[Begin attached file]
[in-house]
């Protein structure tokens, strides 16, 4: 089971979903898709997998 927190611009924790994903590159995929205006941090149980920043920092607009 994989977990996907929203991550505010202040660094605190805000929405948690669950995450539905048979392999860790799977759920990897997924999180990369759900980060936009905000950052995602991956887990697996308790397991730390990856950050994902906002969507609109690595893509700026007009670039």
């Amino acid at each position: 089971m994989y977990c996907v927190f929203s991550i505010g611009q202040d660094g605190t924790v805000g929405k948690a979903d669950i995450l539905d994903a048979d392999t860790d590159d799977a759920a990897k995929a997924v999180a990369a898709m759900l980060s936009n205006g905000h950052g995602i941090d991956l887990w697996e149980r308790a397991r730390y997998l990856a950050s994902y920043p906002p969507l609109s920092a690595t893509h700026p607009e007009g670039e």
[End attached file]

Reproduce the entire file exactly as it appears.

[in-house]
């Protein structure tokens, strides 16, 4: 089971979903898709997998 927190611009924790994903590159995929205006941090149980920043920092607009 994989977990996907929203991550505010202040660094605190805000929405948690669950995450539905048979392999860790799977759920990897997924999180990369759900980060936009905000950052995602991956887990697996308790397991730390990856950050994902906002969507609109690595893509700026007009670039």
């Amino acid at each position: 089971m994989y977990c996907v927190f929203s991550i505010g611009q202040d660094g605190t924790v805000g929405k948690a979903d669950i995450l539905d994903a048979d392999t860790d590159d799977a759920a990897k995929a997924v999180a990369a898709m759900l980060s936009n205006g905000h950052g995602i941090d991956l887990w697996e149980r308790a397991r730390y997998l990856a950050s994902y920043p906002p969507l609109s920092a690595t893509h700026p607009e007009g670039e």